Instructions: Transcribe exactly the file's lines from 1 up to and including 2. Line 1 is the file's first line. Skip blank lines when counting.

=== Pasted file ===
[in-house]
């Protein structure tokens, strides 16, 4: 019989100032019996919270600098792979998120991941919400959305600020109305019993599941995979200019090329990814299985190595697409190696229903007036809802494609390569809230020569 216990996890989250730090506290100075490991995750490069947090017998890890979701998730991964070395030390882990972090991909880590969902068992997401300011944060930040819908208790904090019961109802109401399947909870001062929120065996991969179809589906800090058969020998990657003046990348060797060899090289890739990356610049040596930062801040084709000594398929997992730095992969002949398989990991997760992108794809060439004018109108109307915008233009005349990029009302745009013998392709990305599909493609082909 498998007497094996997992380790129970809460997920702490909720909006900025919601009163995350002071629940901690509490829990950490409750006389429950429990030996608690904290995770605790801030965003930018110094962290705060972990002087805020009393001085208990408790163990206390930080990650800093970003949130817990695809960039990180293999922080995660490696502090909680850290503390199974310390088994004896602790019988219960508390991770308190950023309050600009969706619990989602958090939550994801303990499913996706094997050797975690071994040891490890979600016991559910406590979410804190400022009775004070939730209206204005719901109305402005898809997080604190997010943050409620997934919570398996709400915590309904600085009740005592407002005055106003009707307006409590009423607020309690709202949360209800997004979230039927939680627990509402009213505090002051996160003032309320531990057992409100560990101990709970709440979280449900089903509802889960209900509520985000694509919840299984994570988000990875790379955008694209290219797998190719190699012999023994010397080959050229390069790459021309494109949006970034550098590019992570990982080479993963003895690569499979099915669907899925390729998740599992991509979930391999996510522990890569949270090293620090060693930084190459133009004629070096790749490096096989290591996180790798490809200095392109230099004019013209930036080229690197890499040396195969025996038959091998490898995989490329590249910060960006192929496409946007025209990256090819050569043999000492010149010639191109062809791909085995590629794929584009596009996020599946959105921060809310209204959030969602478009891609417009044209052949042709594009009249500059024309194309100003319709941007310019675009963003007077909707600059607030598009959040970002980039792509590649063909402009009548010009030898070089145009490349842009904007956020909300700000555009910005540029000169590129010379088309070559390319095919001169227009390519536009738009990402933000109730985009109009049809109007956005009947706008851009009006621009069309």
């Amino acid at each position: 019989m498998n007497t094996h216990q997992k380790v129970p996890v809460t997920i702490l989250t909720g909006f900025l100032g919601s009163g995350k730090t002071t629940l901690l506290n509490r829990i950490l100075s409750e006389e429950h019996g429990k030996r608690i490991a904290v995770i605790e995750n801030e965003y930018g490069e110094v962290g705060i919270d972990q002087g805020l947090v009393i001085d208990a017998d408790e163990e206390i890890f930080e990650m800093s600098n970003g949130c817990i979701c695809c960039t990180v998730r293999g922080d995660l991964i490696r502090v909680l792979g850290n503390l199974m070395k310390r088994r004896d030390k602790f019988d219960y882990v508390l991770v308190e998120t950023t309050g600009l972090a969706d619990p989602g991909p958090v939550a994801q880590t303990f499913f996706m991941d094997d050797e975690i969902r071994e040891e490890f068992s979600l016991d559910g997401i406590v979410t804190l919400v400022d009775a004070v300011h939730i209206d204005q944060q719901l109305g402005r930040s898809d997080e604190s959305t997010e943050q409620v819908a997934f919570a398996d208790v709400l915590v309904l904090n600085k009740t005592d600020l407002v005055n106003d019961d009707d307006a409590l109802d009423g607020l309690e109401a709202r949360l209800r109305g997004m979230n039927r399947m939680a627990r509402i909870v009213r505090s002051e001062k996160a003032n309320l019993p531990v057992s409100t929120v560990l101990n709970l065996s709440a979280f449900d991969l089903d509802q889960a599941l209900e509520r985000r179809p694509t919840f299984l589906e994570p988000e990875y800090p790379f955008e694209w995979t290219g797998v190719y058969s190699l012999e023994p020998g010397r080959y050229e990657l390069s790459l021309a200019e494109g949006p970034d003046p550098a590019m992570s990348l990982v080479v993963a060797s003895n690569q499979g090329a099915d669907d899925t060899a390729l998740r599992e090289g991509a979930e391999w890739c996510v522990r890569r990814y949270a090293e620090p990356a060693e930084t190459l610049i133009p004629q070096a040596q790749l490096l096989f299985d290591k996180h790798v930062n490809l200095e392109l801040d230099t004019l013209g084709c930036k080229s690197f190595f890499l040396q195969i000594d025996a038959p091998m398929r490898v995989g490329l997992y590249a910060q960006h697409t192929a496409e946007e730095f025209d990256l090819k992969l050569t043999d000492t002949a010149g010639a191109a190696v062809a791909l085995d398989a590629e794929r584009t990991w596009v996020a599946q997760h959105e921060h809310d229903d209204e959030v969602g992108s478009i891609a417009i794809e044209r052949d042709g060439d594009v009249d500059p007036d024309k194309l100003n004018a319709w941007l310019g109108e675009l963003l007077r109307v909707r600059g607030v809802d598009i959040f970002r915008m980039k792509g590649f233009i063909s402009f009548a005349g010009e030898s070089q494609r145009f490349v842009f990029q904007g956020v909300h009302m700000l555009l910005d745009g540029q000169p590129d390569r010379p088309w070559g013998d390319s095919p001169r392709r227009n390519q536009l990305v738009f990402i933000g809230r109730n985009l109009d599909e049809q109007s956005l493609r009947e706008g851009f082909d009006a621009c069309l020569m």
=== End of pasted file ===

[in-house]
């Protein structure tokens, strides 16, 4: 019989100032019996919270600098792979998120991941919400959305600020109305019993599941995979200019090329990814299985190595697409190696229903007036809802494609390569809230020569 216990996890989250730090506290100075490991995750490069947090017998890890979701998730991964070395030390882990972090991909880590969902068992997401300011944060930040819908208790904090019961109802109401399947909870001062929120065996991969179809589906800090058969020998990657003046990348060797060899090289890739990356610049040596930062801040084709000594398929997992730095992969002949398989990991997760992108794809060439004018109108109307915008233009005349990029009302745009013998392709990305599909493609082909 498998007497094996997992380790129970809460997920702490909720909006900025919601009163995350002071629940901690509490829990950490409750006389429950429990030996608690904290995770605790801030965003930018110094962290705060972990002087805020009393001085208990408790163990206390930080990650800093970003949130817990695809960039990180293999922080995660490696502090909680850290503390199974310390088994004896602790019988219960508390991770308190950023309050600009969706619990989602958090939550994801303990499913996706094997050797975690071994040891490890979600016991559910406590979410804190400022009775004070939730209206204005719901109305402005898809997080604190997010943050409620997934919570398996709400915590309904600085009740005592407002005055106003009707307006409590009423607020309690709202949360209800997004979230039927939680627990509402009213505090002051996160003032309320531990057992409100560990101990709970709440979280449900089903509802889960209900509520985000694509919840299984994570988000990875790379955008694209290219797998190719190699012999023994010397080959050229390069790459021309494109949006970034550098590019992570990982080479993963003895690569499979099915669907899925390729998740599992991509979930391999996510522990890569949270090293620090060693930084190459133009004629070096790749490096096989290591996180790798490809200095392109230099004019013209930036080229690197890499040396195969025996038959091998490898995989490329590249910060960006192929496409946007025209990256090819050569043999000492010149010639191109062809791909085995590629794929584009596009996020599946959105921060809310209204959030969602478009891609417009044209052949042709594009009249500059024309194309100003319709941007310019675009963003007077909707600059607030598009959040970002980039792509590649063909402009009548010009030898070089145009490349842009904007956020909300700000555009910005540029000169590129010379088309070559390319095919001169227009390519536009738009990402933000109730985009109009049809109007956005009947706008851009009006621009069309």